L’Avenue Condos perspective rendering, from the southwest at the bottom of Drummond.
I’m keen on the design of this building even though I’m not 100% sold on how this area is being developed. There’s no doubt in my mind L’Avenue is going to be an important landmark on our future city-scape, but I’d nonetheless prefer to see the city take a leading role in conceptualizing an overall design plan for the area. Perhaps I’m jumping the gun though, the four principle projects in the immediate vicinity of the Bell Centre are all still in their sales phase, it will be a while still before we get to see this.
But once it’s up, I think it will be a stunning addition to our skyline.
It will be the tallest residential building in the city, stacking up at fifty storeys with 325 suites offering one, two and three-room models, each fitted with high ceilings, and a private balcony, not to mention what would doubtless be some rather spectacular views up amongst the giants of the city centre.
The tower is composed of three distinct volumes blended into one another in a staggered fashion, growing out and up from the southwest towards the northeast much like a fountain. It’s stationed on an eight-storey base the developer hopes will be primarily utilized as commercial retail and office space, following a trend I noticed recently in Vancouver combining commercial and residential properties into an iconic building where the attractive tower is principally mixed-use residential. The L-shape will have the tower focused on Rue Drummond, with a spacious courtyard providing an exclusive address on an otherwise uninhabited part of the street. The alternating use of dark tinted glass and dark exterior finishings with the slight blue tint of the less opaque glass does a good job hiding the balconies, which the developer pointed out as one of the fundamental elements of urban living – access to a full size exterior space on an individual level is key, though like many other recent condo towers and urban living concepts, residents will also have access to large shared facilities as well.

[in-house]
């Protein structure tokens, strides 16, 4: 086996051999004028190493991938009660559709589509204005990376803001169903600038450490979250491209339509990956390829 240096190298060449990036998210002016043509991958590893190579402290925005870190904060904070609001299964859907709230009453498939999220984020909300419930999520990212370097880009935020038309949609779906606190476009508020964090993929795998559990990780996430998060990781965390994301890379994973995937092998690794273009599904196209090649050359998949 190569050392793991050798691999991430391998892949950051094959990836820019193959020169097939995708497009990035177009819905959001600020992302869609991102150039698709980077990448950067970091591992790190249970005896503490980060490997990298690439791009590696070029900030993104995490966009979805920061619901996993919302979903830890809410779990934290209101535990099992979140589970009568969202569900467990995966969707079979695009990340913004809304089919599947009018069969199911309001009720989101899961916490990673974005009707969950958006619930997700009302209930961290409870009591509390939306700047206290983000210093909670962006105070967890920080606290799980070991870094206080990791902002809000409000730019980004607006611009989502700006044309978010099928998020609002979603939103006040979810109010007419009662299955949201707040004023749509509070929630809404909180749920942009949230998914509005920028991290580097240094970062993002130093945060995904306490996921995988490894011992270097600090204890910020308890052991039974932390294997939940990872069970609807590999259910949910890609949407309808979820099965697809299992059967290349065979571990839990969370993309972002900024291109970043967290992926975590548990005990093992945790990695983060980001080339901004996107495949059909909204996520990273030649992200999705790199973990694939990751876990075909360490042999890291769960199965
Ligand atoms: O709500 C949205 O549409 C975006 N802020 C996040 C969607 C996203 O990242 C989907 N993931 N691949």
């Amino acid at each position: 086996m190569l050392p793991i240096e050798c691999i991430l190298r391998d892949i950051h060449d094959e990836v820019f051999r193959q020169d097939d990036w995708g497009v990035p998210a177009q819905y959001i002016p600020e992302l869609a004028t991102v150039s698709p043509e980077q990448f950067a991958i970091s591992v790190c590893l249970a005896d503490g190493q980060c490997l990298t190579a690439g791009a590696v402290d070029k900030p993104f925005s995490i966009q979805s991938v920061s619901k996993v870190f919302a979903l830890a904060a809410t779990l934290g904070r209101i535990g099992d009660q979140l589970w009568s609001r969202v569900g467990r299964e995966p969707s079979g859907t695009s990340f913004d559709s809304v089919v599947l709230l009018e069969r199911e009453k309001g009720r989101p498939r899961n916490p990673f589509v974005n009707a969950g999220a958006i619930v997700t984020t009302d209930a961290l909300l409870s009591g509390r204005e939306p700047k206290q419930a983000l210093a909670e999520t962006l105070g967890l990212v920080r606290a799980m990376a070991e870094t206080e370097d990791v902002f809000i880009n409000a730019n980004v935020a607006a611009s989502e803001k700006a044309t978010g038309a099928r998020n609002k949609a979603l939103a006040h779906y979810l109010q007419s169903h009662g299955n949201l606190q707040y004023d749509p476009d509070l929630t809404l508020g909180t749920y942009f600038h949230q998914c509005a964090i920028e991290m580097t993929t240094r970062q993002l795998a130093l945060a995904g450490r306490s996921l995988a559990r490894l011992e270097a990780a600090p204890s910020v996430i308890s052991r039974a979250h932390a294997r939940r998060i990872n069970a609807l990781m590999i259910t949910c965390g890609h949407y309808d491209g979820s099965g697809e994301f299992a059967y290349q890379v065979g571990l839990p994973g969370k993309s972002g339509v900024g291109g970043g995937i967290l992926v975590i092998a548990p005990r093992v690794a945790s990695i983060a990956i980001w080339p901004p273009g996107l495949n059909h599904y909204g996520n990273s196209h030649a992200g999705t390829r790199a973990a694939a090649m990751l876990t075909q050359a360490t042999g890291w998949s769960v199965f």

Suffice it to say if I had the money I’d consider living here, as at the very least I’m already convinced the building will age well and likely be a coveted address for some time to come. If the market stabilizes and we somehow evade a major housing market correction, this could become a valuable piece of downtown property.
What concerns me is that the city is completely uninvolved in any form of urban planning in this new high-density, urban residential neighbourhood. It’s both fascinating and somewhat confounding. The projects listed (such as L’Avenue and it’s soon to be neighbours, Roccabella, Icone and Tour de Canadiens de MontrÃ©al) are listed as part of the MontrÃ©al 2025 ‘master-plan’ but the city is so far leaving this plan’s ‘design’ up to market demand. So far the market has proven at least interested, but without the city’s involvement some no-brainer elements of neighbourhood design are being forgotten entirely.